Crisis Text Line spin-off will help coach employees at other companies

Sometimes words don't convey what they're supposed to convey. Especially in the workplace.The nonprofit Crisis...

Posted: Feb. 7, 2018 12:01 AM
Updated: Feb. 7, 2018 12:01 AM

Sometimes words don't convey what they're supposed to convey. Especially in the workplace.

The nonprofit Crisis Text Line hopes to lend its expertise as a modern-day crisis hotline to others to navigate difficult conversations at work.

The organization has created a new for-profit business called Loris that aims to apply its secret sauce and help train employees how to engage with coworkers with empathy.

Founded in 2013 by Nancy Lublin, Crisis Text Line has trained more than 12,000 crisis counselors to offer free, around-the-clock text message support. Its volunteers go through a rigorous process, which includes 34 hours of training.

Loris.ai's enterprise software is built on data collected from more than 60 million messages and lessons from its training process. The company plans to interview and invite "a handful" of firms to join its private beta.

"We're using the learnings from Crisis Text Line to help humans become better humans," Lublin, who will serve as CEO of both Loris and Crisis Text Line, said in a statement. "By layering machine learning on top of the Crisis Text Line data corpus, we've learned surprising things about word choices, sentence structure, and tone."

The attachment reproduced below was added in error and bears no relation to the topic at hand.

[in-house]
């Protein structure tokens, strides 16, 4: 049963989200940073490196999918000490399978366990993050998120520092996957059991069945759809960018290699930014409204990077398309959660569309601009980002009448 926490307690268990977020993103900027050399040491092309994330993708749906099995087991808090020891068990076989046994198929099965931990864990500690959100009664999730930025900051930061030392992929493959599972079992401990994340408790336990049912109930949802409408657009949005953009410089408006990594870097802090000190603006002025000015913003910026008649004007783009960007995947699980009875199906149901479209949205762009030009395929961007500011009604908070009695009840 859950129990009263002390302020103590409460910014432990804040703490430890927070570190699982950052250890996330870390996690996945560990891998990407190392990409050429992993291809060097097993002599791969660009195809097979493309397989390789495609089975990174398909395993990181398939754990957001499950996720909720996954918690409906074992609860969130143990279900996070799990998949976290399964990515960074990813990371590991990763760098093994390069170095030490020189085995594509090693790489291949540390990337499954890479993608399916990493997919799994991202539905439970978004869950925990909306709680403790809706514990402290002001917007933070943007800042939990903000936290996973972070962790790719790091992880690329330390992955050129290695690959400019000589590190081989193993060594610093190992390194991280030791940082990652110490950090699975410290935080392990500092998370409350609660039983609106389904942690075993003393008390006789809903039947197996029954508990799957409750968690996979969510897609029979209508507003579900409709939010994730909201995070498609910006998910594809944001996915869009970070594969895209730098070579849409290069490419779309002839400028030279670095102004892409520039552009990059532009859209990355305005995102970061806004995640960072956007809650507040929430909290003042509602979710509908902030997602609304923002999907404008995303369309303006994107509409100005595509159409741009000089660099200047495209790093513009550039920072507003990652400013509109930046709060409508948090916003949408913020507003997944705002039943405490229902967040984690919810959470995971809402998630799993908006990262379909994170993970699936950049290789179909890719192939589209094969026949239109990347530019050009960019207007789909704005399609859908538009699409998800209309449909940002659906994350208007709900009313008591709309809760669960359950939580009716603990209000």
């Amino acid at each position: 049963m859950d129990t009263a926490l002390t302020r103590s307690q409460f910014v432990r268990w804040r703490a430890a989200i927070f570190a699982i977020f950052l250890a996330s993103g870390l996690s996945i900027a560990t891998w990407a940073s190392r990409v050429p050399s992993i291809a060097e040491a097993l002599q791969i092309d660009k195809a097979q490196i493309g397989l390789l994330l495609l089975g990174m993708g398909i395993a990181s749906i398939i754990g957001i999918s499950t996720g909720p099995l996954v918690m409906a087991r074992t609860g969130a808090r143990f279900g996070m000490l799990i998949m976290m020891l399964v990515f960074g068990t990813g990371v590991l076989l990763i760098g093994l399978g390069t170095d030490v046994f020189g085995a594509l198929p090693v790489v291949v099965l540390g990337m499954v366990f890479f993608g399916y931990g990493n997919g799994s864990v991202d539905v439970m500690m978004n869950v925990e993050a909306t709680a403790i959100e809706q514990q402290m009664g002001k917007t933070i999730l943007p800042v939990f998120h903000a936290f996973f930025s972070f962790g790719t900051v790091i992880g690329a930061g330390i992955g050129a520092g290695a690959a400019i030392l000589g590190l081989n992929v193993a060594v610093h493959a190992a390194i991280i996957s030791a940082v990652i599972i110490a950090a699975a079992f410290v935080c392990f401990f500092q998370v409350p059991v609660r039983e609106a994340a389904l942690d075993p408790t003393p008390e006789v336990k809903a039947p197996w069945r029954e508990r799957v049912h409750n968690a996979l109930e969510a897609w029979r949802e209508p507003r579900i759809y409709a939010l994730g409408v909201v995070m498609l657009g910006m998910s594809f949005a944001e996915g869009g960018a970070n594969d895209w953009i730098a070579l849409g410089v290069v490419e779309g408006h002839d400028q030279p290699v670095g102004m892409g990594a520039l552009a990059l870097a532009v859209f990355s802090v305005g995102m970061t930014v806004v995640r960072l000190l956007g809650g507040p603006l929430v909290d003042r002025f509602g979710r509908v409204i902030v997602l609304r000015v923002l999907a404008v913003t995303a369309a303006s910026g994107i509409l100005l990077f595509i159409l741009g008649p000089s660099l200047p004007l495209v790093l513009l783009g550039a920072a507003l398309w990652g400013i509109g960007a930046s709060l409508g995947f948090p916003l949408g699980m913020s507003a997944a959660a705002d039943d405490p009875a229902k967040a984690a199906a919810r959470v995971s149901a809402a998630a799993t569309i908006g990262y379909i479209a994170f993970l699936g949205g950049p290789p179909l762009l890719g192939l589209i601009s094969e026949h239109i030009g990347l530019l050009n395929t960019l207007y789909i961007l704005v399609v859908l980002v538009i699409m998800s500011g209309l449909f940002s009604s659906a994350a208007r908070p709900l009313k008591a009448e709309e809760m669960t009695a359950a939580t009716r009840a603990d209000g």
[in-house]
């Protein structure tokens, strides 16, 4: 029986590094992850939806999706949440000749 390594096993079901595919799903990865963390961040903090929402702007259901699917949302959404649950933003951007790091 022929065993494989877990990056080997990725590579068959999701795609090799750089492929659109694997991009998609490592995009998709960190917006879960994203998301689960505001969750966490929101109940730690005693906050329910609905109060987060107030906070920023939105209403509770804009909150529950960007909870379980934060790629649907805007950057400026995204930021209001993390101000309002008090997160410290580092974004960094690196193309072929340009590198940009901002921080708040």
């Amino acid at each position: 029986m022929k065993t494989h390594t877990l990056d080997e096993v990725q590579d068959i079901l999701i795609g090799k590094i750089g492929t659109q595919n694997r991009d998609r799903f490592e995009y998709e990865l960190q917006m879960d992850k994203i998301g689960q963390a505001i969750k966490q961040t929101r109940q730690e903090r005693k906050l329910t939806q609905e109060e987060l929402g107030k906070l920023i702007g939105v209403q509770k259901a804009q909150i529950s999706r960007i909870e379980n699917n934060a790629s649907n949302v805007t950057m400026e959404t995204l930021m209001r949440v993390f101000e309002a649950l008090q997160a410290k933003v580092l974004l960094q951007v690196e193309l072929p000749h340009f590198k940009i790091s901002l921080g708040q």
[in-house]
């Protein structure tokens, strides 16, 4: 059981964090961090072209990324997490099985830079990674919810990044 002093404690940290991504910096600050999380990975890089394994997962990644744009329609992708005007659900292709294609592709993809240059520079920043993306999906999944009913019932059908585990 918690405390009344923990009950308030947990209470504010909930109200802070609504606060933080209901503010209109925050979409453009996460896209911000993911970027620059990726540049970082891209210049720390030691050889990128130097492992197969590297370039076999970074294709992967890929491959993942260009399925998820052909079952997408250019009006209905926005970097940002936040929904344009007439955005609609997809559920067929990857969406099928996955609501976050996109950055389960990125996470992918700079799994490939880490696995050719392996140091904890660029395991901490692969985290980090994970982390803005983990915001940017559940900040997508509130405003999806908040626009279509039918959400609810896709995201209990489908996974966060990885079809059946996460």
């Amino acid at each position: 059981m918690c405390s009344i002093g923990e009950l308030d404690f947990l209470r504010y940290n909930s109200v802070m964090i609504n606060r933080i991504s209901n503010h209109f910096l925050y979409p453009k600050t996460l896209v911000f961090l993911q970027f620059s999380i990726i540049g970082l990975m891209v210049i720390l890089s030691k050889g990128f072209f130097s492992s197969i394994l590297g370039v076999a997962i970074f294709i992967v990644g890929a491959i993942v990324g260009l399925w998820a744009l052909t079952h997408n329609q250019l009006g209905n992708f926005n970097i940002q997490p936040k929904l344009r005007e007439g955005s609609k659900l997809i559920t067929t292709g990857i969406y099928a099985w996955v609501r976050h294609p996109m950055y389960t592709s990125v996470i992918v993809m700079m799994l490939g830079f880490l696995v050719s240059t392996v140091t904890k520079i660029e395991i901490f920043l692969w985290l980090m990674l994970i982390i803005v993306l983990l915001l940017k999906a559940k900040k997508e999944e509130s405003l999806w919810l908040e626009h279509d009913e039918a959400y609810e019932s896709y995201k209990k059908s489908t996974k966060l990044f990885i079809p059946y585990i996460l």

Related: Meet the 78-year-old Crisis Text Line counselor

Lublin announced on Tuesday that the company has raised $2 million from several top investors, including Floodgate- Fund, Kapor Capital, the coworking mecca WeWork, and LinkedIn CEO Jeff Weiner.

"People don't always understand that their well-intended words might actually have a different impact," investor Freada Kapor Klein said in a release about the fundraising. "Loris.ai is a step toward bringing empathy, communications skills, and understanding of different cultural contexts to the workplace."

A lack of diversity and sexism are ongoing issues for the tech industry. A black female engineer told CNNMoney in 2016 that she was once told, "You only got hired because of affirmative action." And a prominent venture capitalist told Bloomberg in 2015 that his firm did not want to "lower our standards" to employ female investing partners.

The company's namesake, a loris, is a small, slender, large-eyed, nocturnal lemur, its website explains.

"It is undeniably adorable ... but a bite from the loris could kill a human," the website says. "Effective conversation skills might seem soft and cuddly, but bad communication is the stuff that kills careers and companies."

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